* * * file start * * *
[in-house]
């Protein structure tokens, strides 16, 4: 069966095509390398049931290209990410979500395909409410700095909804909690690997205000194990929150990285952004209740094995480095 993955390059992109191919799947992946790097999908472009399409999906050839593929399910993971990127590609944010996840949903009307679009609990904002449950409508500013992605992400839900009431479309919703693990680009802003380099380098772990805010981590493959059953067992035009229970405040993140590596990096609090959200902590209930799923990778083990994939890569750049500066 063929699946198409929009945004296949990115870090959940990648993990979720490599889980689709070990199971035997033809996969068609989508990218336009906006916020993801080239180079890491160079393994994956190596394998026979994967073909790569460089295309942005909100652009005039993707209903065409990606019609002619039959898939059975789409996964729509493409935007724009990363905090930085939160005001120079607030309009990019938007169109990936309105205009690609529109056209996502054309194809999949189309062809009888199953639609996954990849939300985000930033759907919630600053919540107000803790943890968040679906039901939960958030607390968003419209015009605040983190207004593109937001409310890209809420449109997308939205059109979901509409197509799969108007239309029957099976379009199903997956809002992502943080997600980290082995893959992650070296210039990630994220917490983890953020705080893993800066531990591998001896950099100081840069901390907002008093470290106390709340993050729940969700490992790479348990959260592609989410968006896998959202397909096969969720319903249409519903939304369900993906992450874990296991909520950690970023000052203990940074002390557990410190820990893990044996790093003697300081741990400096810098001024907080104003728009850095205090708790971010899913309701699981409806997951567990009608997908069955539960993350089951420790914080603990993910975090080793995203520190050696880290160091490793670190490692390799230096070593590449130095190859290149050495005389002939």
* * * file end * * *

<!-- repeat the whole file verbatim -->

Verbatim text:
[in-house]
């Protein structure tokens, strides 16, 4: 069966095509390398049931290209990410979500395909409410700095909804909690690997205000194990929150990285952004209740094995480095 993955390059992109191919799947992946790097999908472009399409999906050839593929399910993971990127590609944010996840949903009307679009609990904002449950409508500013992605992400839900009431479309919703693990680009802003380099380098772990805010981590493959059953067992035009229970405040993140590596990096609090959200902590209930799923990778083990994939890569750049500066 063929699946198409929009945004296949990115870090959940990648993990979720490599889980689709070990199971035997033809996969068609989508990218336009906006916020993801080239180079890491160079393994994956190596394998026979994967073909790569460089295309942005909100652009005039993707209903065409990606019609002619039959898939059975789409996964729509493409935007724009990363905090930085939160005001120079607030309009990019938007169109990936309105205009690609529109056209996502054309194809999949189309062809009888199953639609996954990849939300985000930033759907919630600053919540107000803790943890968040679906039901939960958030607390968003419209015009605040983190207004593109937001409310890209809420449109997308939205059109979901509409197509799969108007239309029957099976379009199903997956809002992502943080997600980290082995893959992650070296210039990630994220917490983890953020705080893993800066531990591998001896950099100081840069901390907002008093470290106390709340993050729940969700490992790479348990959260592609989410968006896998959202397909096969969720319903249409519903939304369900993906992450874990296991909520950690970023000052203990940074002390557990410190820990893990044996790093003697300081741990400096810098001024907080104003728009850095205090708790971010899913309701699981409806997951567990009608997908069955539960993350089951420790914080603990993910975090080793995203520190050696880290160091490793670190490692390799230096070593590449130095190859290149050495005389002939």